Phenol is also used in the preparation of cosmetics including sunscreens, hair dyes, and skin lightening preparations. Compounds containing phenol moieties can be used to prevent ultraviolet light-induced damage to hair and skin due to the UV-absorbing properties of the aromatic ring of the phenol. These compounds also act as free radical scavengers and can be used to prevent premature aging and cancer caused by oxidative stress.
It is also used in cosmetic surgery as an exfoliant, to remove layers of dead skin. It is also used in phenolization, a surgical procedure used to treat an ingrown nail, in which it is applied to the toe to prevent regrowth of nails. 5% Phenol is sometimes injected near a sensory nerve in order to temporarily (up to a year) stop it transmitting impulses in some intractable cases of chronic neuropathic pain.
Second World WarInjections of phenol have occasionally been used as a means of rapid execution. In particular, phenol was used as a means of extermination by the Nazis before and during the Second World War. Originally used by the Nazis in the 1930's as part of its euthanasia program, phenol, cheap and easy to make and quickly effective, became the injectable drug of choice on through the last days of the War. Though Zyklon-B pellets were used in the gas chambers to exterminate large groups of people, the Nazis learned that extermination of smaller groups was more economical via injection of each victim one at a time with phenol instead. Phenol injections were given to thousands of people in concentration camps, especially at Auschwitz-Birkenau. Injections were administered by medical doctors, their assistants, or sometimes prisoner doctors; such injections were originally given intravenously, more commonly in the arm, but injection directly into the heart, so as to induce nearly instant death, was later preferred . One of the most famous inmates at Auschwitz to be executed by carbolic acid injection was St. Maximilian Kolbe, a Catholic priest who volunteered to undergo three weeks of starvation and dehydration in the place of another inmate and who was finally injected with carbolic acid so that the Nazis could make more room in their holding cells. . This discovery made in 2007 may be relevant to the origin of life question as phenol is a fragment of the biomolecule tyrosine. However, as tyrosine is known to result directly from hydroxylation of phenylalanine in modern biological systems, the implications of prebiotic phenol are questionable at best.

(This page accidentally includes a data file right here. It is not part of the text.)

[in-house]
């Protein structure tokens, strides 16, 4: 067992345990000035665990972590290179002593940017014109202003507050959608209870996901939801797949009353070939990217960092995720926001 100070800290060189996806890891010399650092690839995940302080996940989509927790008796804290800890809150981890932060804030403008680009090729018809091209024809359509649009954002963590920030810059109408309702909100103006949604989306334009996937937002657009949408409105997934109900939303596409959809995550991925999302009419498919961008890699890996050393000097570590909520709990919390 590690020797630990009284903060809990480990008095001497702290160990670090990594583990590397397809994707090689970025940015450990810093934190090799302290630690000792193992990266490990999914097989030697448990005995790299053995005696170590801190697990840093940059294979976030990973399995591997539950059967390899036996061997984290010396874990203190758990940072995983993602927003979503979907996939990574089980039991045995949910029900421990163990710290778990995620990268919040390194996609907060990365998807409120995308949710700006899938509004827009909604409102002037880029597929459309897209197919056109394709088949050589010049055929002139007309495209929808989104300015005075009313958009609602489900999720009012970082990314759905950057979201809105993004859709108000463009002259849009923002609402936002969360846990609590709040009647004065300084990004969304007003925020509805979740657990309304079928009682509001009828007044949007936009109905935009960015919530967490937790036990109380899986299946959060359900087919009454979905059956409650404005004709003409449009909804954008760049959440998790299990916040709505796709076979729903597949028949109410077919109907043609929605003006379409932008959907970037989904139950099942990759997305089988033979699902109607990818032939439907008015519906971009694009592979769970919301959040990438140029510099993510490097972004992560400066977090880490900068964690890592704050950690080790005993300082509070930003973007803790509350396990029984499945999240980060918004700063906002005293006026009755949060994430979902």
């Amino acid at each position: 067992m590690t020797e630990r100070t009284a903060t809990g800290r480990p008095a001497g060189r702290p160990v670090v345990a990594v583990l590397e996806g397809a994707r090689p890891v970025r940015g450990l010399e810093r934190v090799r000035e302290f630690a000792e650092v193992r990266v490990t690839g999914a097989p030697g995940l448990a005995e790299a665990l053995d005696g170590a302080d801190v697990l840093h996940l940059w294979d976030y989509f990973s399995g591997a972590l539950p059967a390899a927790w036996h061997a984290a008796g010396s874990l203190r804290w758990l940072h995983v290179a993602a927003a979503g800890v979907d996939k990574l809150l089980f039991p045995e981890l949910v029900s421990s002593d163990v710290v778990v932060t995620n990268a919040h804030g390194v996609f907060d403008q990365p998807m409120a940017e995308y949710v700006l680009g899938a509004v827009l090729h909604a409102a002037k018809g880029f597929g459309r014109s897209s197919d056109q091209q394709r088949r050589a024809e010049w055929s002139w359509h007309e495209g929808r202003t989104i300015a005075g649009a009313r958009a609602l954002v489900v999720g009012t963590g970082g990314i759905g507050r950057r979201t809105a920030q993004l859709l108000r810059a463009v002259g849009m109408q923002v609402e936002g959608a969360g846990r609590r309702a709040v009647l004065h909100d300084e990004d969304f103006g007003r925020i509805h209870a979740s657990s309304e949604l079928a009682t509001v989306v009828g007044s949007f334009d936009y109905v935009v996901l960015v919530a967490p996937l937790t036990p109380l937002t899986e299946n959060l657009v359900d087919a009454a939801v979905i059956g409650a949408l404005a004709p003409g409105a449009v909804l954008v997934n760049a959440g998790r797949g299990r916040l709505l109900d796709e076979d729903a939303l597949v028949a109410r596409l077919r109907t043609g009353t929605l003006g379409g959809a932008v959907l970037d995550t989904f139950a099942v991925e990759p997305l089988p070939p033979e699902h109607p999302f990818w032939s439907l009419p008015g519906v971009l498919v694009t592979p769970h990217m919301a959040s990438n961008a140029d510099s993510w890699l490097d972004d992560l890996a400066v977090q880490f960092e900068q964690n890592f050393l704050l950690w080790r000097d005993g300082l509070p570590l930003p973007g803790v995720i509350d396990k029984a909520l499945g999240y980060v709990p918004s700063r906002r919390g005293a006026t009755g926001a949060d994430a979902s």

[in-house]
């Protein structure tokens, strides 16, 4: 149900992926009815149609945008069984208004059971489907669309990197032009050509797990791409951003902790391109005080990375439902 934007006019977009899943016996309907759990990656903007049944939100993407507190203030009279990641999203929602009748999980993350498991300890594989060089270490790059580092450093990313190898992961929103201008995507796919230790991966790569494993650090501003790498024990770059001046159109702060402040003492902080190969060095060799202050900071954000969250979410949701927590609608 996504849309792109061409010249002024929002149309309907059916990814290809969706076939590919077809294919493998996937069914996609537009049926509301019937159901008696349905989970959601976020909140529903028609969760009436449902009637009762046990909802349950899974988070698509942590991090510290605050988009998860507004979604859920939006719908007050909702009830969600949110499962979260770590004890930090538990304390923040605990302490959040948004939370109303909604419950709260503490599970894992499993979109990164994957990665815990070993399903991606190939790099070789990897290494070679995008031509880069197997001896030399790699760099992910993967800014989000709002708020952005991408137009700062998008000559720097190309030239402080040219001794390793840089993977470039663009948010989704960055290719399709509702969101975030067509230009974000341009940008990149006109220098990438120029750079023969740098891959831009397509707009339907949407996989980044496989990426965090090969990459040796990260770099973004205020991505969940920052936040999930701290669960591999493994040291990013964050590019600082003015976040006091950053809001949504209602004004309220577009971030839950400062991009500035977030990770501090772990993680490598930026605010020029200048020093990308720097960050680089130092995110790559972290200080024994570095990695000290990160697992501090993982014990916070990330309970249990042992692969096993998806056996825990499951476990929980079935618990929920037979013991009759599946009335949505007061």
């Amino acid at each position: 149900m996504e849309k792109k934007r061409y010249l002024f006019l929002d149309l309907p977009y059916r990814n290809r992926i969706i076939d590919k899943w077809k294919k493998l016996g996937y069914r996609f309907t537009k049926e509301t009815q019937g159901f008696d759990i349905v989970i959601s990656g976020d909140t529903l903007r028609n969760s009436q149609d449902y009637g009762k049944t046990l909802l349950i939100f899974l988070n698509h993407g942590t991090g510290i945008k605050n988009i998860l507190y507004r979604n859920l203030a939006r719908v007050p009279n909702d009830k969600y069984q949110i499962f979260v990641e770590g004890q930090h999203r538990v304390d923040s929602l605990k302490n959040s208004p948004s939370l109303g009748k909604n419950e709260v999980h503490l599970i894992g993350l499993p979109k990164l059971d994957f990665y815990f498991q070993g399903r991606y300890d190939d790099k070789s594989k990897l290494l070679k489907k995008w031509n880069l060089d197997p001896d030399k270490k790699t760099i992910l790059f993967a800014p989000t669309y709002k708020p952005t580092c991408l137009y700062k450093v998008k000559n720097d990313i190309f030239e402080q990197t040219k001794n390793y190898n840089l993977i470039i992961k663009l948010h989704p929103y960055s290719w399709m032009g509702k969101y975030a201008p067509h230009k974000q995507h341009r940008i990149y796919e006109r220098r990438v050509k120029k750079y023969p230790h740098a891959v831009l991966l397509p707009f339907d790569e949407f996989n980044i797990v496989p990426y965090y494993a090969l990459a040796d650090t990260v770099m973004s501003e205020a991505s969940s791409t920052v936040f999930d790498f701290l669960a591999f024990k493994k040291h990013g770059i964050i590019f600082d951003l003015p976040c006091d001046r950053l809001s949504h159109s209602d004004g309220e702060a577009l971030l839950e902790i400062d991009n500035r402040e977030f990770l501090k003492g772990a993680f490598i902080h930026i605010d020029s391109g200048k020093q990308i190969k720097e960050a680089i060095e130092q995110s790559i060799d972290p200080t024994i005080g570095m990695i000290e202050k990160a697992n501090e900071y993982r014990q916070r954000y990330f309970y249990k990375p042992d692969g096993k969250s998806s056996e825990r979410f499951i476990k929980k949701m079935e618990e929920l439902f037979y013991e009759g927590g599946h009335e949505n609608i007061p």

- International Chemical Safety Card 0070
- Phenol Material Safety Data Sheet
- National Pollutant Inventory - Phenol Fact Sheet
- NIOSH Pocket Guide to Chemical Hazards
- IARC Monograph: "Phenol"
- Arcane Radio Trivia outlines competing uses for Phenol circa 1915
phenoxide in Bulgarian: Фенол
phenoxide in Catalan: Fenol
phenoxide in Czech: Fenol
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phenoxide in German: Phenol
phenoxide in Modern Greek (1453-): Φαινόλη
phenoxide in Spanish: Fenol
phenoxide in Esperanto: Fenolo
phenoxide in Faroese: Phenol
phenoxide in French: Phénol (molécule)
phenoxide in Galician: Fenol
phenoxide in Korean: 페놀
phenoxide in Indonesian: Fenol
phenoxide in Italian: Fenolo
phenoxide in Hebrew: פנול
phenoxide in Latvian: Fenols
phenoxide in Hungarian: Fenol
phenoxide in Dutch: Fenol
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phenoxide in Norwegian: Fenol
phenoxide in Polish: Fenol
phenoxide in Portuguese: Fenol
phenoxide in Romanian: Fenol
phenoxide in Russian: Фенол
phenoxide in Albanian: Fenolet
phenoxide in Sicilian: Àcitu fènicu
phenoxide in Slovak: Fenol
phenoxide in Slovenian: Fenol
phenoxide in Finnish: Fenoli
phenoxide in Swedish: Fenol
phenoxide in Vietnamese: Phenol
phenoxide in Turkish: Fenol
phenoxide in Ukrainian: Фенол
phenoxide in Chinese: 苯酚